The Culture of Appearance in Early America
Publication Year: 2011
In this path-breaking study of the intersections between visual and literary culture, Christopher J. Lukasik explores how early Americans grappled with the relationship between appearance and social distinction in the decades between the American Revolution and the Civil War.
Through a wide range of evidence, including canonical and obscure novels, newspapers, periodicals, scientific and medical treatises, and plays as well as conduct manuals, portraits, silhouettes, and engravings, Discerning Characters charts the transition from the eighteenth century's emphasis on performance and manners to the search for a more reliable form of corporeal legibility in the wake of the Revolution. The emergence of physiognomy, which sought to understand a person's character based on apparently unchanging facial features, facilitated a larger shift in perception about the meanings of physical appearance and its relationship to social distinction.
The ensuing struggle between the face as a pliable medium of cultural performance and as rigid evidence of social standing, Lukasik argues, was at the center of the post-Revolutionary novel, which imagined physiognomic distinction as providing stability during a time of cultural division and political turmoil. As Lukasik shows, this tension between a model of character grounded in the fluid performances of the self and one grounded in the permanent features of the face would continue to shape not only the representation of social distinction within the novel but, more broadly, the practices of literary production and reception in nineteenth-century America across a wide range of media.
The result is a new interdisciplinary interpretation of the rise of the novel in America that reconsiders the political and social aims of the genre during the fifty years following the Revolution. In so doing, Discerning Characters powerfully rethinks how we have read—and continue to read—both novels and each other.
Published by: University of Pennsylvania Press
Series: Early American Studies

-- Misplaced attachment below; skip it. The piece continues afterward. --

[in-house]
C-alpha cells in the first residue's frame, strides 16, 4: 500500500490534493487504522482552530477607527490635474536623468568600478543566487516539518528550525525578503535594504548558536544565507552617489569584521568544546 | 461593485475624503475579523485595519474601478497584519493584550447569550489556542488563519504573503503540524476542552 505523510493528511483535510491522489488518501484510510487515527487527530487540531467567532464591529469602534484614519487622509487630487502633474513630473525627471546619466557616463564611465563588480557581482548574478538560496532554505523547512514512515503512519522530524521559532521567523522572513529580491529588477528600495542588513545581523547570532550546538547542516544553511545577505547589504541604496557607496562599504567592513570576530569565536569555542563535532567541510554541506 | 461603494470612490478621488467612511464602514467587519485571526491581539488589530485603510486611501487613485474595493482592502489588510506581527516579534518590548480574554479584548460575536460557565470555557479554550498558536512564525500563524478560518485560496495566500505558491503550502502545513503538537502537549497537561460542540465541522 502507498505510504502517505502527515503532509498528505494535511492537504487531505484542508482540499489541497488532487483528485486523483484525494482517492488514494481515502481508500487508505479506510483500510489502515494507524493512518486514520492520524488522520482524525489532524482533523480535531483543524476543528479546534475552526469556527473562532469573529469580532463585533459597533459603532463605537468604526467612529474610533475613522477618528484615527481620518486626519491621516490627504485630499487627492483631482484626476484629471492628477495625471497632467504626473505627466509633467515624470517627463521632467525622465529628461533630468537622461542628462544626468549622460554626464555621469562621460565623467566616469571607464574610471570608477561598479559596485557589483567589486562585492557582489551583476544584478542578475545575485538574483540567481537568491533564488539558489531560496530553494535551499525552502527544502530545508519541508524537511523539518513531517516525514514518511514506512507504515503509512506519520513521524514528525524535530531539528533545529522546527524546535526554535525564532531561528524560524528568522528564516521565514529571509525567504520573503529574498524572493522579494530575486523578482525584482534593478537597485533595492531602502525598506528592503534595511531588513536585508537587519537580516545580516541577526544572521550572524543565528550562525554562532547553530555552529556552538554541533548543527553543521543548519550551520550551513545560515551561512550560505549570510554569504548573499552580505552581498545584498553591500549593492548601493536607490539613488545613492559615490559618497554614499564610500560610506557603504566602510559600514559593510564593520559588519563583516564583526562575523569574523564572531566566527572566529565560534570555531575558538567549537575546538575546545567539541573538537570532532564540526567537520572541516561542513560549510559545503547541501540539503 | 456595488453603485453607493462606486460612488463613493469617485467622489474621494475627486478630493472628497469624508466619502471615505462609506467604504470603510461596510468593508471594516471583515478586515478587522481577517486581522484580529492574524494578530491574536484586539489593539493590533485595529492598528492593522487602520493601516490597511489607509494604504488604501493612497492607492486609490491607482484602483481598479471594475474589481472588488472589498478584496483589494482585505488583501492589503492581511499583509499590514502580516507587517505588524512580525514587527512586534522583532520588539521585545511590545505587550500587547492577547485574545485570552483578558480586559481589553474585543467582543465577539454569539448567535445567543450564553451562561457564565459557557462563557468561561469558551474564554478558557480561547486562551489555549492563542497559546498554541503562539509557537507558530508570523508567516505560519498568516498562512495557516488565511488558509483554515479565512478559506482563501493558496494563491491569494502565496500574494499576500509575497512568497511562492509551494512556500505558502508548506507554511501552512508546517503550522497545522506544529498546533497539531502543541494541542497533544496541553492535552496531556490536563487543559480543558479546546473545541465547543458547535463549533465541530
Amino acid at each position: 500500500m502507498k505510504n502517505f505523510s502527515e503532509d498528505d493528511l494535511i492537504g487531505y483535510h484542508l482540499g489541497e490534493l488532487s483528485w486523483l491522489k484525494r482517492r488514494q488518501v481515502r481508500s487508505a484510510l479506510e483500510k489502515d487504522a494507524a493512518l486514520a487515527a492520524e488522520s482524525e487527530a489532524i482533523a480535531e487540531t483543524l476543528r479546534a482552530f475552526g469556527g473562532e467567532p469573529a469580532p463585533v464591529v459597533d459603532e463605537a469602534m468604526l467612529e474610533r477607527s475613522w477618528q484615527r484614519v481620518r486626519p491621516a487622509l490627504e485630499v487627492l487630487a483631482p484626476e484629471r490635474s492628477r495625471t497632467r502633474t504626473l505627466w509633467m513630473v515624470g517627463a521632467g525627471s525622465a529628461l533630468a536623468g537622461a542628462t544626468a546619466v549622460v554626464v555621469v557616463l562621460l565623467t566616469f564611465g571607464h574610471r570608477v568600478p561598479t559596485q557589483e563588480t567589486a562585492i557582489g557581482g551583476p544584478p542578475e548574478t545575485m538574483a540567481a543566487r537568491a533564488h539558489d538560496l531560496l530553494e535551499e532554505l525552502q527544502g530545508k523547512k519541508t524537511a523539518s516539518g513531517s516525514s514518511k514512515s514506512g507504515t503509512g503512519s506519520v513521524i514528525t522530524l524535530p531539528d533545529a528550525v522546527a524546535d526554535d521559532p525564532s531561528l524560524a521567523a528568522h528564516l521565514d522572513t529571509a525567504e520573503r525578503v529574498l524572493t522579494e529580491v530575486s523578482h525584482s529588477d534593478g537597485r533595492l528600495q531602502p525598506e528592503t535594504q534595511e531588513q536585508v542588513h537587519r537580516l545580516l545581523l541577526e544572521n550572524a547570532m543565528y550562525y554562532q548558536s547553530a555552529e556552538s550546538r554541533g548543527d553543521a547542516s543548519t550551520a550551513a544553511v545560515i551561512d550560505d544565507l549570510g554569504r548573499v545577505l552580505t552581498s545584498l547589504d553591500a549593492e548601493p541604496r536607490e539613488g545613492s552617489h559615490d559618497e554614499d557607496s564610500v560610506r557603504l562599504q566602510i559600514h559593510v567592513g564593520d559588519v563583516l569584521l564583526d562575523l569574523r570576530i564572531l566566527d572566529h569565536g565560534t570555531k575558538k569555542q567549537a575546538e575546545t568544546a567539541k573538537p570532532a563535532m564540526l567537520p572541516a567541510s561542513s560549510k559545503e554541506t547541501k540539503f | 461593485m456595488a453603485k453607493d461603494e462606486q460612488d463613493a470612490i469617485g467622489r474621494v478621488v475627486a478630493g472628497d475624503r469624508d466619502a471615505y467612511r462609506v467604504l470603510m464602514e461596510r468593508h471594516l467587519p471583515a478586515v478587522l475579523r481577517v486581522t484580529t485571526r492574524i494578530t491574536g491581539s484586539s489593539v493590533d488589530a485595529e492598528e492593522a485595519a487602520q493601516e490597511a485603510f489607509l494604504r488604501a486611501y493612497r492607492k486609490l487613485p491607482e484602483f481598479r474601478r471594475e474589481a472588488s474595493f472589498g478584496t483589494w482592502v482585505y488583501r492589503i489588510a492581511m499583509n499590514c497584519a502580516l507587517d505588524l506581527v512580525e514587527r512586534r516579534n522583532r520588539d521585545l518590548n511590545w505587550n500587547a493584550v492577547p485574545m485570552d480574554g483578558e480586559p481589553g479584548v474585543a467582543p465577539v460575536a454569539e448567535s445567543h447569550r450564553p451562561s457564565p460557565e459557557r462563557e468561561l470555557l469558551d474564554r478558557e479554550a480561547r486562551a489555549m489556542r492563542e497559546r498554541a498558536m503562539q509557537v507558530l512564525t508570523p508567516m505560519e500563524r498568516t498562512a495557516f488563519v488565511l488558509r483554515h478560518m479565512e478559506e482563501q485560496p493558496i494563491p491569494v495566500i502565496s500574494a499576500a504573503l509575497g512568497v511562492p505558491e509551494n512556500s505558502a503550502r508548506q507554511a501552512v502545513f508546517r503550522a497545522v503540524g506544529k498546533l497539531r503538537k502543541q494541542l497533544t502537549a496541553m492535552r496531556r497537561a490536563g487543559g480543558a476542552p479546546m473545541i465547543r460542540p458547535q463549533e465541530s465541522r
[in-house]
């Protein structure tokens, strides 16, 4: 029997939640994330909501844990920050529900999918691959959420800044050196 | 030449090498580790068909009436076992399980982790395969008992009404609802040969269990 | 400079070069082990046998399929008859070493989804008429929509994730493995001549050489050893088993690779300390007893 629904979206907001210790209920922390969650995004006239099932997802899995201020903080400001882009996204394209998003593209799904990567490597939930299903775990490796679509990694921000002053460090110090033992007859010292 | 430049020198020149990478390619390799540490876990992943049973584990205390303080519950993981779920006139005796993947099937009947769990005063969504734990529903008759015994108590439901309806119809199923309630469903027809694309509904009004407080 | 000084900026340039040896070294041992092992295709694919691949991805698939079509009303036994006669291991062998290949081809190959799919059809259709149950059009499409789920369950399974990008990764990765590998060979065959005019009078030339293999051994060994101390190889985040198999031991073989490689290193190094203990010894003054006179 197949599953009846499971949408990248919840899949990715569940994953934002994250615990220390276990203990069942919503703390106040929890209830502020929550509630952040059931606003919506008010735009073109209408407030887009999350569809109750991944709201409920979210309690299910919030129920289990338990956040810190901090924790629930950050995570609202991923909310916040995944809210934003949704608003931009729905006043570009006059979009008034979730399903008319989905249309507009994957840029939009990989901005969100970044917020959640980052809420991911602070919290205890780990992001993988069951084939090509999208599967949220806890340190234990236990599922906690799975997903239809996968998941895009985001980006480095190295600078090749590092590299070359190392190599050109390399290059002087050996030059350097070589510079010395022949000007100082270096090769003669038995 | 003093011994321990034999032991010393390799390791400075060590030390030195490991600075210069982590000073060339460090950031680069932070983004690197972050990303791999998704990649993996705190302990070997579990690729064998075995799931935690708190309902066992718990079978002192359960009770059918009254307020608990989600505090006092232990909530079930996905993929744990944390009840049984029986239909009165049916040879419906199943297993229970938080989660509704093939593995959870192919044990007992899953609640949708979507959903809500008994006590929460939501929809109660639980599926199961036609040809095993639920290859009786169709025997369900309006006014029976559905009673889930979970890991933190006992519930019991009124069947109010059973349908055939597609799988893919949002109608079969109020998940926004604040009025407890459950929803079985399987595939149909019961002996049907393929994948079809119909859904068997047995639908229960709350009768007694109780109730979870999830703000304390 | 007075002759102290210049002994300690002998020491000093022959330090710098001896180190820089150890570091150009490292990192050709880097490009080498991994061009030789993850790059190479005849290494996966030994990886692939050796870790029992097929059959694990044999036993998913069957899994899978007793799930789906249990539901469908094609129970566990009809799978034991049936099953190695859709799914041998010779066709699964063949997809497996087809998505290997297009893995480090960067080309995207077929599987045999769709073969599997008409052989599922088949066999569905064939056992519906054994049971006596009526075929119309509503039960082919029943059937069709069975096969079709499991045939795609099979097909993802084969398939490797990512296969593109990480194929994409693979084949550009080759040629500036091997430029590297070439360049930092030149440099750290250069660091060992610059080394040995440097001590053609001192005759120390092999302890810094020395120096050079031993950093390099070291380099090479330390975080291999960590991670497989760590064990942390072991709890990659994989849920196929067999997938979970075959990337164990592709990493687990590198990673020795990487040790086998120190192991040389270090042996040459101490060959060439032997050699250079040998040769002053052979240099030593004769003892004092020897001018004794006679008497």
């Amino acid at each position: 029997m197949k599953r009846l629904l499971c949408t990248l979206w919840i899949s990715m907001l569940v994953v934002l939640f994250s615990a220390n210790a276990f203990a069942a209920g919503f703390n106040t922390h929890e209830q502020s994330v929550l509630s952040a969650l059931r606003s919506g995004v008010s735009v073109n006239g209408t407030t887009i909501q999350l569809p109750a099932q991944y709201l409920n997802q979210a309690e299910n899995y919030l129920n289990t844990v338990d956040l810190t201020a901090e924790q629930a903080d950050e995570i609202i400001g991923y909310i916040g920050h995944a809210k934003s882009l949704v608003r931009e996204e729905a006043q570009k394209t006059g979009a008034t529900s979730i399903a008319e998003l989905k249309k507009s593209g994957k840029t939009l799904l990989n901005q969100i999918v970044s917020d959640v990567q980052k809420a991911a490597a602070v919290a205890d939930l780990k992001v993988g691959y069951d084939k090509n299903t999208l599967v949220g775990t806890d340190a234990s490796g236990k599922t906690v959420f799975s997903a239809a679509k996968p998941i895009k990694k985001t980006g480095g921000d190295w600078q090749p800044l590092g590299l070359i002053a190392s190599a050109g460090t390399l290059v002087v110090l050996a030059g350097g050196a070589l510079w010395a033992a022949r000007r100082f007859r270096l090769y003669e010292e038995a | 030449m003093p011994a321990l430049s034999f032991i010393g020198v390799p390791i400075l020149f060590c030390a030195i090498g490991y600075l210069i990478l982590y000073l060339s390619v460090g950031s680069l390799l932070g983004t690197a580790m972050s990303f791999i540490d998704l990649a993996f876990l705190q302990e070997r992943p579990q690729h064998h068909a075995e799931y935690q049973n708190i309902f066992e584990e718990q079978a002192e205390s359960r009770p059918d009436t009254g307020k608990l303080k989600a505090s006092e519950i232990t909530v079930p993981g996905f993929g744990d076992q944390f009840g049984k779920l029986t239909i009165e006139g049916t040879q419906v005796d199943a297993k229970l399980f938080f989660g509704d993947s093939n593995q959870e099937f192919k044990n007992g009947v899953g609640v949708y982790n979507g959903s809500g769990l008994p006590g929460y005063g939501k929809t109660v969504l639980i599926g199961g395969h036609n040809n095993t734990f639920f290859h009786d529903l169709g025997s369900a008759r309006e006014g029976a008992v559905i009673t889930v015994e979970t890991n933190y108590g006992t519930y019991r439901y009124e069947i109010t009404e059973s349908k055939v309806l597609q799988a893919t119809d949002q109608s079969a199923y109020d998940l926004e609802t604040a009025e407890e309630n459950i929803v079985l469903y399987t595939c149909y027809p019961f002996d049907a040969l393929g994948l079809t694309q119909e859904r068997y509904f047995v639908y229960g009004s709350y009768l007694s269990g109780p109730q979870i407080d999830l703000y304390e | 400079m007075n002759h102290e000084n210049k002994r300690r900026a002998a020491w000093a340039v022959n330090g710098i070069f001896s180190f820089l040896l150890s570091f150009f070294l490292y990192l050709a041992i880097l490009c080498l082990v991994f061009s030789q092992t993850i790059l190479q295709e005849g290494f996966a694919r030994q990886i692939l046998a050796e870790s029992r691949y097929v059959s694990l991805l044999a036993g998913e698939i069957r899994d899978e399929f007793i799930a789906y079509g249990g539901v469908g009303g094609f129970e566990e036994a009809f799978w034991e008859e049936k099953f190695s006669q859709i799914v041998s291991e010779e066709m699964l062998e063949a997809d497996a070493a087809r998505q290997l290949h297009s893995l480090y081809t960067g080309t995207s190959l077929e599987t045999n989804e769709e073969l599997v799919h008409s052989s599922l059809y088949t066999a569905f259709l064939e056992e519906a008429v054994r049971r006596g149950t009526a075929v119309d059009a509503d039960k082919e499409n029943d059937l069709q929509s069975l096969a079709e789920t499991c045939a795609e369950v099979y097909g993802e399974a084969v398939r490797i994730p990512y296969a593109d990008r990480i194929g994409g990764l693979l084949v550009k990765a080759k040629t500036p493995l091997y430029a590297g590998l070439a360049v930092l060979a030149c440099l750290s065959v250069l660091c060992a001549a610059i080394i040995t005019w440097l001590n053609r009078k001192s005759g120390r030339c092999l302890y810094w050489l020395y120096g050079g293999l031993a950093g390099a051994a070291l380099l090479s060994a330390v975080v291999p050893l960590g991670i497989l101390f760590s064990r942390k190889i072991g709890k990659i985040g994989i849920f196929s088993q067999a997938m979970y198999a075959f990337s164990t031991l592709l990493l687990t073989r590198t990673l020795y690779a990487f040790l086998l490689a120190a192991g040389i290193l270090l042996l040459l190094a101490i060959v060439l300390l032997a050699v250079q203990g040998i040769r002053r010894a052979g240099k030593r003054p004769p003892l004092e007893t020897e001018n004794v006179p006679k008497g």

It is difficult to imagine a more memorable and self-conscious description of public visibility in early American culture than the one given by Benjamin Franklin in his Autobiography (1771–88) when he enters Philadelphia for the first time in 1723...
PART I . Distinction and the Face
Chapter 1. Discerning Characters
Over the past fifteen years, there has been an increasing amount of scholarship in the humanities devoted to discussing the cultural and social implications of late eighteenth- and early nineteenth-century physiognomy in Europe.1 Dror Wahrman, for example, has read the..
Chapter 2. Reading and Breeding
Civility appears as an integral, yet complicated, feature of the political and social transformations of the pre- and postrevolutionary periods in America. 1 As a social practice, civility was a prominent feature in the signifi cation of gentility, and its...
Chapter 3. The Face of Seduction
In the preceding chapter, I suggested that the discourse surrounding Chesterfieldianism during the postrevolutionary era was part of a more general struggle over how distinction would be imagined to operate within the social space of early America and more broadly how culture, specifically literature, might participate in that struggle. Chesterfield’s Letters downwardly ...
Chapter 4. The Face of the Public
The previous chapter discussed how a number of postrevolutionary seduction novels imagined social spaces in which the visibility of distinction was relocated from the genteel yet voluntary performances of the polite individual to the permanent, involuntary, and...
PART II . The Changing Face of the Novel
Chapter 5. The Invisible Aristocrat
The previous four chapters traced the face’s relationship to the social perception of character in early American culture with particular attention paid to how transatlantic discourses for reading the face (such as civility and physiognomy) and cultural forms for representing..
Chapter 6. The Physiognomic Fallacy
The previous chapter explored how the physiognomic distinction of the face in the social perception of character was appropriated and transformed in the early fiction of James Fenimore Cooper. Cooper’s seduction fiction reproduced the transposition in the social perception of character to the physiognomic features of...
The physiognomic fallacy—that opposition between a model of character read from performance and one read from the permanent and involuntary features of the face—would fi nd new life within the context of the performative and corporeal components...
Page Count: 328
Publication Year: 2011
Series Title: Early American Studies
Series Editor Byline: Series Editors: Daniel K. Richter, Kathleen M. Brown, Max Cavitch, and David Waldstreicher See more Books in this Series
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